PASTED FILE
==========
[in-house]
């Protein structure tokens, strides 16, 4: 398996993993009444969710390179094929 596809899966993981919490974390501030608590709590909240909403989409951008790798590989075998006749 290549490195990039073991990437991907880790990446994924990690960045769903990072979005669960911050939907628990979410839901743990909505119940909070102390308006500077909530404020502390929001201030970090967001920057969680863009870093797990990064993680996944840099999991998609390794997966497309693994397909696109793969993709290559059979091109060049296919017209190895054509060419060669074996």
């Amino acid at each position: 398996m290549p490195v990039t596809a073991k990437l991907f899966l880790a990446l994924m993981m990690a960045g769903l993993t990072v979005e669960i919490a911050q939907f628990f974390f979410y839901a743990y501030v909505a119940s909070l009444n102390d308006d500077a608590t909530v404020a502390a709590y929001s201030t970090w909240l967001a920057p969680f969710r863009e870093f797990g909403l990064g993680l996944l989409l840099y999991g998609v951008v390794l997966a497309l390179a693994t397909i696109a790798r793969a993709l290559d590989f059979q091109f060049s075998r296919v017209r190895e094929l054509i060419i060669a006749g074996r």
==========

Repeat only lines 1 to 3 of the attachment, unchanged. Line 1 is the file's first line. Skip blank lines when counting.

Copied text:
[in-house]
């Protein structure tokens, strides 16, 4: 398996993993009444969710390179094929 596809899966993981919490974390501030608590709590909240909403989409951008790798590989075998006749 290549490195990039073991990437991907880790990446994924990690960045769903990072979005669960911050939907628990979410839901743990909505119940909070102390308006500077909530404020502390929001201030970090967001920057969680863009870093797990990064993680996944840099999991998609390794997966497309693994397909696109793969993709290559059979091109060049296919017209190895054509060419060669074996």
């Amino acid at each position: 398996m290549p490195v990039t596809a073991k990437l991907f899966l880790a990446l994924m993981m990690a960045g769903l993993t990072v979005e669960i919490a911050q939907f628990f974390f979410y839901a743990y501030v909505a119940s909070l009444n102390d308006d500077a608590t909530v404020a502390a709590y929001s201030t970090w909240l967001a920057p969680f969710r863009e870093f797990g909403l990064g993680l996944l989409l840099y999991g998609v951008v390794l997966a497309l390179a693994t397909i696109a790798r793969a993709l290559d590989f059979q091109f060049s075998r296919v017209r190895e094929l054509i060419i060669a006749g074996r």